Color filters 86 y, 86 c and 86 m, FIG. 6 comprise a disc-shaped borosilicate glass substrate 301 having a planar surface 302 which includes a photolithographically etched film 303 deposited thereon. Film 303 forms a Gausian pattern arcuate band 304 extending around a substantial portion of planar surface 302. Band 304 has an inner edge 305 and an outer edge 306 and the density of film 303 is greater in an area designated g+ along a radius r between inner edge 305 and outer edge 306 and less in an area designated g− along radius r at inner edge 305 and less in a corresponding area g− along radius r at outer edge 306. A portion of substrate 301 is cut away to form a notch 307 which interrupts arcuate band 304. A portion p of planar surface 302 adjacent notch 307 is coated with a solid film 303 a having no pattern as on the etched film 303 in band 304.
Color filters 86 y, 86 c and 86 m are used in combination with lamp 72 to produce desired color effects. Beam L, produced by lamp 72 is circular and, has a typical power gradient, which is not uniform across the beam. A ratio of power from the center of the beam to beam edge is often on the order of 50%. Known variable density filters which do not address the power gradient of the beam, produce results which are non-uniform and leave an apparent white spot in the center of the beam while darkening the beam edge which makes the coloration objectionable.
Advantageously, the Gausian patterning of the color filters of this invention is coincident with the inverse of the power gradient of the beam L. That is, the color filter gradient is greatest toward the center of the band 304 where it crosses the maim power point of the beam L. In this manner, the maximum power of the beam L is coincident with the maximum filtering effect of filters 86 y, 86 c and 86 m.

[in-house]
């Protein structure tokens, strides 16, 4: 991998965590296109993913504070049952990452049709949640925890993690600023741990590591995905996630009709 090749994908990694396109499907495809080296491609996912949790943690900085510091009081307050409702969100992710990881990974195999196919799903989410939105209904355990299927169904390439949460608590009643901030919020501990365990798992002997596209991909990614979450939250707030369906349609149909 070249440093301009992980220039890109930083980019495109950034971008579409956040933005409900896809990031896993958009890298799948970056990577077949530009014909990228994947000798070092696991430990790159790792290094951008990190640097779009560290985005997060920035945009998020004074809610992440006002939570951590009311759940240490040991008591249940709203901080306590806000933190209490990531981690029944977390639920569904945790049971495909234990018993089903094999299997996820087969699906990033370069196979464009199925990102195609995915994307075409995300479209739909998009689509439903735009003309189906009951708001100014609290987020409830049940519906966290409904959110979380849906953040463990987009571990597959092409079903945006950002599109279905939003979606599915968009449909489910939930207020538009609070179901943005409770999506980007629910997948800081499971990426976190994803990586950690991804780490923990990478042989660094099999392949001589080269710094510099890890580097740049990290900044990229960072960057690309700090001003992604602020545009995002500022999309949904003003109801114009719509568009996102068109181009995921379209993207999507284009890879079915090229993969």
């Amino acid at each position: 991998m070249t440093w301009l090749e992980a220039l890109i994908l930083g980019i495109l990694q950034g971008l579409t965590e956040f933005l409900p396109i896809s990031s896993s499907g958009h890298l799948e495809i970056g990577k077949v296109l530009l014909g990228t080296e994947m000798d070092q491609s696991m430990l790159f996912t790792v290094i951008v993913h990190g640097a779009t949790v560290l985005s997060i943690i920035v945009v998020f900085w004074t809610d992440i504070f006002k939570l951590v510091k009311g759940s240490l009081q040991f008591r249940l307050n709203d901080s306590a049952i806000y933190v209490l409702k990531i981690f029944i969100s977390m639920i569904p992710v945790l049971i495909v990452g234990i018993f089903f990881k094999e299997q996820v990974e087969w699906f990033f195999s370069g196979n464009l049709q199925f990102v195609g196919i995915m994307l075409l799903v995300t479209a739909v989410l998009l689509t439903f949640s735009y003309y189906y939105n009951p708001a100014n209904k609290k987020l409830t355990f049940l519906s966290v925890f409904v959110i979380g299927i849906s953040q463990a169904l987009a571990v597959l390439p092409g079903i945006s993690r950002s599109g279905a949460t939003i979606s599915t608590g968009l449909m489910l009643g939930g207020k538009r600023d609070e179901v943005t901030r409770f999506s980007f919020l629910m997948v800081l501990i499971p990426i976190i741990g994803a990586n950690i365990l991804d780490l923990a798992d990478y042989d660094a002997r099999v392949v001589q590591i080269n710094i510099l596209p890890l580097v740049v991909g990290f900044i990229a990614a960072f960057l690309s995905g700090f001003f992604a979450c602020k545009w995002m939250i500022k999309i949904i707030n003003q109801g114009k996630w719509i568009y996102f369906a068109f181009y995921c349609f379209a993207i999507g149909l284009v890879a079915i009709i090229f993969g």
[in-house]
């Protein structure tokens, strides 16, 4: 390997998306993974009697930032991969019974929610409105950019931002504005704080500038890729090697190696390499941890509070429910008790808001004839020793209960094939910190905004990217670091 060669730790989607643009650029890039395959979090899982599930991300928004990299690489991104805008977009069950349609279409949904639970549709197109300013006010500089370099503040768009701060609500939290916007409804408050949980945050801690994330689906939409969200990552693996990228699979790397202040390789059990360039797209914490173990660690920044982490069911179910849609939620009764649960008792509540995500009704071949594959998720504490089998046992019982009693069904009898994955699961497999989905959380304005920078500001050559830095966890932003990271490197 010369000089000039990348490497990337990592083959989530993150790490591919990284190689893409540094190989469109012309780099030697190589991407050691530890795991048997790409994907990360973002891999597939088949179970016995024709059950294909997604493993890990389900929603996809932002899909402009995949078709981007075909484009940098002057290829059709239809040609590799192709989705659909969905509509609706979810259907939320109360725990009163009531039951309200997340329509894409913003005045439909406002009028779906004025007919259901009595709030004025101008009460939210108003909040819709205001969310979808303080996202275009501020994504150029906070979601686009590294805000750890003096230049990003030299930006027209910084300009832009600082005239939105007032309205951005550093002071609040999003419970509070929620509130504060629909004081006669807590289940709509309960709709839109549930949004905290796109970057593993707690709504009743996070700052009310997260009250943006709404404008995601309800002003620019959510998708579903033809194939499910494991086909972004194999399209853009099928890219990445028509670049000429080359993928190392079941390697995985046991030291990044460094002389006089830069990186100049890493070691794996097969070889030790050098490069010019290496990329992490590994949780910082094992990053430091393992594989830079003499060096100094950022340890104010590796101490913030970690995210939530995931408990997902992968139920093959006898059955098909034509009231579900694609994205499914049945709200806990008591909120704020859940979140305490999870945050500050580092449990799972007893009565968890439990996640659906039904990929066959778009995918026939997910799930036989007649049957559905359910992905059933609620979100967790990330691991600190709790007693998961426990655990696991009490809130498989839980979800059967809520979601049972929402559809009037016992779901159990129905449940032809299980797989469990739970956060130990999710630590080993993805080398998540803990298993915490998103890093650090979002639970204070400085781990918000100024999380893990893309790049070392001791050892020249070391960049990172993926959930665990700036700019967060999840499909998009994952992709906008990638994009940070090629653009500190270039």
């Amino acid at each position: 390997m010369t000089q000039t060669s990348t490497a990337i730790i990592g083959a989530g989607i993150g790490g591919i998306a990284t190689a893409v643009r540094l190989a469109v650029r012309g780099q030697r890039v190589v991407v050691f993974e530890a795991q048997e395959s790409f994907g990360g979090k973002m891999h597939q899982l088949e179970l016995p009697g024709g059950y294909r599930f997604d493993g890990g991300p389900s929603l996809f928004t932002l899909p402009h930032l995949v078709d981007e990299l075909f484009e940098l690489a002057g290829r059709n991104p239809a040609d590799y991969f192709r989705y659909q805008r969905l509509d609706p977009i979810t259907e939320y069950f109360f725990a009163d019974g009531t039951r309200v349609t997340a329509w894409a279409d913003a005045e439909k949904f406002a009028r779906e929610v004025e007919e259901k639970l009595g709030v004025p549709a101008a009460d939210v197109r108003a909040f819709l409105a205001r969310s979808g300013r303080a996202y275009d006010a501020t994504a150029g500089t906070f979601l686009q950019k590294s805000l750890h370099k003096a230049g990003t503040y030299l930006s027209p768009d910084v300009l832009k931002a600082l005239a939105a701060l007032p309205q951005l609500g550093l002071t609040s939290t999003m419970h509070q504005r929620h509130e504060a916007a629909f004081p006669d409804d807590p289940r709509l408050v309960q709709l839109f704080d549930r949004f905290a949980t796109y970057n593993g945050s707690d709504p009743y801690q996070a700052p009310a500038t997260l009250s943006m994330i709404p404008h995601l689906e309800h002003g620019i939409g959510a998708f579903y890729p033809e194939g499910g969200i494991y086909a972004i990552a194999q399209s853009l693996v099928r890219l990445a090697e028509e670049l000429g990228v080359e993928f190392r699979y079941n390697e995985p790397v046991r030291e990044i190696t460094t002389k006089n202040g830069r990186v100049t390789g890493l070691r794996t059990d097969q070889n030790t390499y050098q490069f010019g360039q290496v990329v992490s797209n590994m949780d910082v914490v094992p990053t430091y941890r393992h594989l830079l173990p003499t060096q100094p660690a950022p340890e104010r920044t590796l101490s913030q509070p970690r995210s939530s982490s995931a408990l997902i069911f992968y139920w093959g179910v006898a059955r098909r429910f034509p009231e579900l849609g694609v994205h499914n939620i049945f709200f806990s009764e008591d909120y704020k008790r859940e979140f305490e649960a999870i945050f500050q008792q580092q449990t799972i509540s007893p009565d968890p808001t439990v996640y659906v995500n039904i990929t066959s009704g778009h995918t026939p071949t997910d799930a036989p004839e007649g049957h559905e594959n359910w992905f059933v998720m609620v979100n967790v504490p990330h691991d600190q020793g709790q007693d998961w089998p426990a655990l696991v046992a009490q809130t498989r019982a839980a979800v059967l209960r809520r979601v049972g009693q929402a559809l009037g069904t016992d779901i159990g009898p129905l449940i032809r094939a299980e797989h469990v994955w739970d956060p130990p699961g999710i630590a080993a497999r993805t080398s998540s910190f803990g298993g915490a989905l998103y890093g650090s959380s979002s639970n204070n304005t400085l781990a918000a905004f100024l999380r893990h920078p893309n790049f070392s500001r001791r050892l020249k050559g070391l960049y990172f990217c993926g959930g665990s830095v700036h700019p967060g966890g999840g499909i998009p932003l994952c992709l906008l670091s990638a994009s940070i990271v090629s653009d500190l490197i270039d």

Saturation of the Gausian color pattern increases proportionally as the filter is rotated in a direction represented by directional arrow D, FIG. 6, culminating in 100% saturation at about 300 degrees of angular travel where portion p of planar surface 302 is coated with solid film 303 a.
If it is desired, a bracket 90 is mounted on hot plate 76 to position a heat filter 92 to reflect IR radiation R back to the cooling fins 63, 62 to be dissipated from housing 12. Heat filter 92 comprises the bracket 90, FIGS. 3 and 4, which is generally of an A-frame construction and includes a first filter 98 a mounted at about a ninety degree angle relative to a second filter 98 b. Filter 92 is used to reflect damaging infrared radiation R away from the previously mentioned heat sensitive optical components mounted on shafts 84. Thus, these filters are at an angle to light beam L passing therethrough. The result is a reflection of IR radiation outwardly toward the fins, as is best shown in FIG. 3. First and second filters 98 a, 98 b, respectively are preferably formed of a suitable 1.75 mm thick substrate of borosilicate glass material and has a thin film dichroic coating on both sides. The coating on one side facing lamp 72, will provide infrared reflectance of from about 730 nm to about 1,050 nm. The coating in the opposite side will provide reflectance of from about 1,050 nm to about 1,700 nm.